July 20, 2018
By Bob Coleman
Editor, Fraud Friday
Fraud Friday — Borrower Continues FInancial Fraud while on Bond, Jailed
Life got harder for Wisconsin businessman Ron Van Den Heuvel after a judge ordered him jailed following allegations that he continued to commit crimes while free on bond.
Van Den Heuvel was convicted and sentenced to three years in prison for conspiracy to commit bank fraud and faces another 14 counts of wire fraud and money laundering for allegedly bilking investors out of $9 million for his now-defunct Green Box recycling company.
In January 2008, Van Den Heuvel persuaded a Horicon Bank loan officer, Paul Piikkila, to approve a $250,000 loan to one of Van Den Heuvel’s companies. Thereafter, Horicon Bank officials instructed Piikkila not to loan any additional funds to Van Den Heuvel or his businesses because Van Den Heuvel posed too great a credit risk. To skirt that instruction, Van Den Heuvel and Piikkila arranged a series of loans, totaling over $1 million, to straw borrowers for the benefit of Van Den Heuvel and his business entities. The straw borrowers had no intention of paying back the loans and believed that Van Den Heuvel would be responsible for the loans.
The straw borrowers included Van Den Heuvel’s live-in nanny, who depended upon the Van Den Heuvels for her livelihood. Another straw borrower was Van Den Heuvel’s administrative assistant.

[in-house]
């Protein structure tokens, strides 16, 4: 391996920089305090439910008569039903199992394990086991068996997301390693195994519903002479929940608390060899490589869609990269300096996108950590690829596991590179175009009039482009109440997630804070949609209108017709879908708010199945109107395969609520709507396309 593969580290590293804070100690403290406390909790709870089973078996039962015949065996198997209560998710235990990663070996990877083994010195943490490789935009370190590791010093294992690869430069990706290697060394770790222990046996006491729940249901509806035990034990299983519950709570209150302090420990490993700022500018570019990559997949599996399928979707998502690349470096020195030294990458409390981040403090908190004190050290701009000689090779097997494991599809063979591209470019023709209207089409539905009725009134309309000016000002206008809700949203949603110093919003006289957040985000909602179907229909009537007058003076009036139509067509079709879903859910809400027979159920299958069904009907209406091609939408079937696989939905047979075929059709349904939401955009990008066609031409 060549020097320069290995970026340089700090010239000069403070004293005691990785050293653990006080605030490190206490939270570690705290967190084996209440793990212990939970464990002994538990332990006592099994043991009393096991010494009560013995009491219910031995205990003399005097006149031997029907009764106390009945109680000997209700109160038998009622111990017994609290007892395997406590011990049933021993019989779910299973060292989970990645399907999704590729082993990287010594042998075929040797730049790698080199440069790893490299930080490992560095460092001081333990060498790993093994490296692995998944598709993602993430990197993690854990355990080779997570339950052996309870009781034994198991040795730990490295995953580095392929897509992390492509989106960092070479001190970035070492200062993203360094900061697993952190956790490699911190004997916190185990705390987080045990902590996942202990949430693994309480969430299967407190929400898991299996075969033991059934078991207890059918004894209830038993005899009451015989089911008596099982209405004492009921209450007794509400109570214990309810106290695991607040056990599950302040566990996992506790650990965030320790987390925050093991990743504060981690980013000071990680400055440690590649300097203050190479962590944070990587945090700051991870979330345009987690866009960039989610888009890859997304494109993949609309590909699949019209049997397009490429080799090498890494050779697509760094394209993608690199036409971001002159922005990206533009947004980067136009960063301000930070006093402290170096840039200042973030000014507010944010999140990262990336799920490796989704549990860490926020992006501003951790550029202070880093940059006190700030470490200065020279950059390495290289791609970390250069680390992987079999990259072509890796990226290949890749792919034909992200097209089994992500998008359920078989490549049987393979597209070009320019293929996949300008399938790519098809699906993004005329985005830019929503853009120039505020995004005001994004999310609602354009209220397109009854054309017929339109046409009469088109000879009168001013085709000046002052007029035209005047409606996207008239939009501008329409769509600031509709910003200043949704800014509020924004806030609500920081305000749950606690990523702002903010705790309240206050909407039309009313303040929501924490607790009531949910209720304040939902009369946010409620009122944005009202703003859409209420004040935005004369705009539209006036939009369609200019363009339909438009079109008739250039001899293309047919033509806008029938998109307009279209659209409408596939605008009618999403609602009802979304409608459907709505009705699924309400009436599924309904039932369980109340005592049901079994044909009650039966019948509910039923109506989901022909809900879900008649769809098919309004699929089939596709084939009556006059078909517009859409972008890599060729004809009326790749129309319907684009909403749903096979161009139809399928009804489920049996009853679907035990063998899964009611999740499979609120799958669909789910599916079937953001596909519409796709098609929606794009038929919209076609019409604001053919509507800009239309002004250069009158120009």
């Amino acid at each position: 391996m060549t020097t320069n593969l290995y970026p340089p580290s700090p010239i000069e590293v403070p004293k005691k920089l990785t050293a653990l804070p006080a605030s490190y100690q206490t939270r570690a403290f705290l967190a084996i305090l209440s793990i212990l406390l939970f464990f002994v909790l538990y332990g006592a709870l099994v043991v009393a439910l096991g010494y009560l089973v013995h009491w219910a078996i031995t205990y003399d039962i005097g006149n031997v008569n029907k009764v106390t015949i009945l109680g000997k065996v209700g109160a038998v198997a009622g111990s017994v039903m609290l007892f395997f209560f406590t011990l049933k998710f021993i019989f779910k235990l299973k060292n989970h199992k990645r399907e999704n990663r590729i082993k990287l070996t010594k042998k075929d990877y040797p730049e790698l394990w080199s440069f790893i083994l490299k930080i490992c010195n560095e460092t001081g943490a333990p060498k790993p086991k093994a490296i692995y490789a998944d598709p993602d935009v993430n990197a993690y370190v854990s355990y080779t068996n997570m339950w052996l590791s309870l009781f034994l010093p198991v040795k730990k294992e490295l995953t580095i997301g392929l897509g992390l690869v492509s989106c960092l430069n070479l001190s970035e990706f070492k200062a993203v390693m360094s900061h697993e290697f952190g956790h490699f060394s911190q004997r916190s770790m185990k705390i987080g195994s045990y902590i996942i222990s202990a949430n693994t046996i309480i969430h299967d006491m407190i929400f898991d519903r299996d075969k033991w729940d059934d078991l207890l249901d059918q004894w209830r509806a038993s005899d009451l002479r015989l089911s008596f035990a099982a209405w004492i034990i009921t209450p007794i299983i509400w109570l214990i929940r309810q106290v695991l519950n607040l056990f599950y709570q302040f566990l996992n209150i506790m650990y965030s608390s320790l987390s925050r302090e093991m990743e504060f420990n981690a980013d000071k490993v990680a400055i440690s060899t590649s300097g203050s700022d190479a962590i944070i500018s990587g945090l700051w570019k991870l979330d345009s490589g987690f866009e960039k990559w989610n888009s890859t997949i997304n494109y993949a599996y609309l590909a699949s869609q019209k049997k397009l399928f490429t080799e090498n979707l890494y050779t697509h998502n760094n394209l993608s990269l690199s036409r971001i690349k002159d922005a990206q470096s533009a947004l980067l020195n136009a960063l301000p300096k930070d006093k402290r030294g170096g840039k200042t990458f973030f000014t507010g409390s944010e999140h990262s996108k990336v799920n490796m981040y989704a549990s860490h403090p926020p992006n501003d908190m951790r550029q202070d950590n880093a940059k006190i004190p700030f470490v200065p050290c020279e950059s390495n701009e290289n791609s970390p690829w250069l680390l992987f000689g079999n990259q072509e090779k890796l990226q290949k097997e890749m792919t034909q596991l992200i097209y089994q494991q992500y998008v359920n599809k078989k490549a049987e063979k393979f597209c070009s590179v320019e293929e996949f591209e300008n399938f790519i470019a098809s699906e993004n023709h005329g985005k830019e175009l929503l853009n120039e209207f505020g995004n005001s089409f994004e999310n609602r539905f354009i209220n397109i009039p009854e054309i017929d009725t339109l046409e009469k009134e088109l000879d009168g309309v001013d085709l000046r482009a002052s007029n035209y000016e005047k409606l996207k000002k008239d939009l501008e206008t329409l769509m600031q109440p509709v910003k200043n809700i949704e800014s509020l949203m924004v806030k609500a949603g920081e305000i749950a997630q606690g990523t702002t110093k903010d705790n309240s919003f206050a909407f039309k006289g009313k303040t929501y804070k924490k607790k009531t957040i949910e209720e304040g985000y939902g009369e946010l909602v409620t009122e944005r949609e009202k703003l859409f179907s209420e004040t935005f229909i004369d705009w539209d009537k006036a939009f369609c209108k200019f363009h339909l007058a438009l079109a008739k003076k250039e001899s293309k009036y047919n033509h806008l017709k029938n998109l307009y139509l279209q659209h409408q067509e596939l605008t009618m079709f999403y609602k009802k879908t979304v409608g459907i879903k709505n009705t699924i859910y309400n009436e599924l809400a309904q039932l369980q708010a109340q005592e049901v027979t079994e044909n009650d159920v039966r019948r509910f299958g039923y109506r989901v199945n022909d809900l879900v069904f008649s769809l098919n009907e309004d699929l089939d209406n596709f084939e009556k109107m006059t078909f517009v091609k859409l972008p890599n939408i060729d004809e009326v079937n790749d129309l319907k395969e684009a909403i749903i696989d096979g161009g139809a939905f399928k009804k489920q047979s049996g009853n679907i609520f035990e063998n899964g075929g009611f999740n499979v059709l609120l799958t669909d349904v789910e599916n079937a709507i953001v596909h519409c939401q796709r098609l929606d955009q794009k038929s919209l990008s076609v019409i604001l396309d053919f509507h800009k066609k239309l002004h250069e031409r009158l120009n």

In ordering him back to jail, U.S. District Court Judge William Griesbach said it Van Den Heuvel continues to commit crimes.
On July 6, Federal authorities told the court that Van Den Heuvel fraudulently obtained a $20,000 loan from a New York lender, spending nearly half of the money at an upscale northeastern Wisconsin country club.
Court records indicate that Van Den Heuvel and his family spent over $18,000 at the Oneida Golf & Country Club over a 7-month period while claiming to the court that he was broke and in need of a public defender.
While Van Den Heuvel testified that the loan proceeds were used exclusively for business expenses, receipts show that most of the money was used for golf equipment, lessons, and food and drinks for his wife and children.
U.S. Attorney Matthew Krueger said that the government continued to monitor Van Den Heuvel after discovering he told his probation officer that he intended to conduct “several complicated and sizable financial transactions in the near future.”
“Given Van Den Heuvel’s pattern of conduct in the past year, and the nature of the newly proposed transactions, the government has serious concerns about the legitimacy of these transactions,” Krueger stated in the motion.
Per the terms of his release on bond, Van Den Heuvel was prohibited from obtaining any financing above $500 without first getting approval from his probation officer. He was also ordered to provide monthly reports of income, bank statements, and disclose his fraud conviction to potential investors.
Authorities also claim that Van Den Heuvel engaged in witness intimidation through his contacts, and attempted to liquidate equipment that was secured by creditors.
His attorney argued that he should remain free to allow him to prepare his defense for his upcoming trial. However, Judge Griesbach rejected that request, ordering U.S. marshals to immediately take Van Den Heuvel into custody.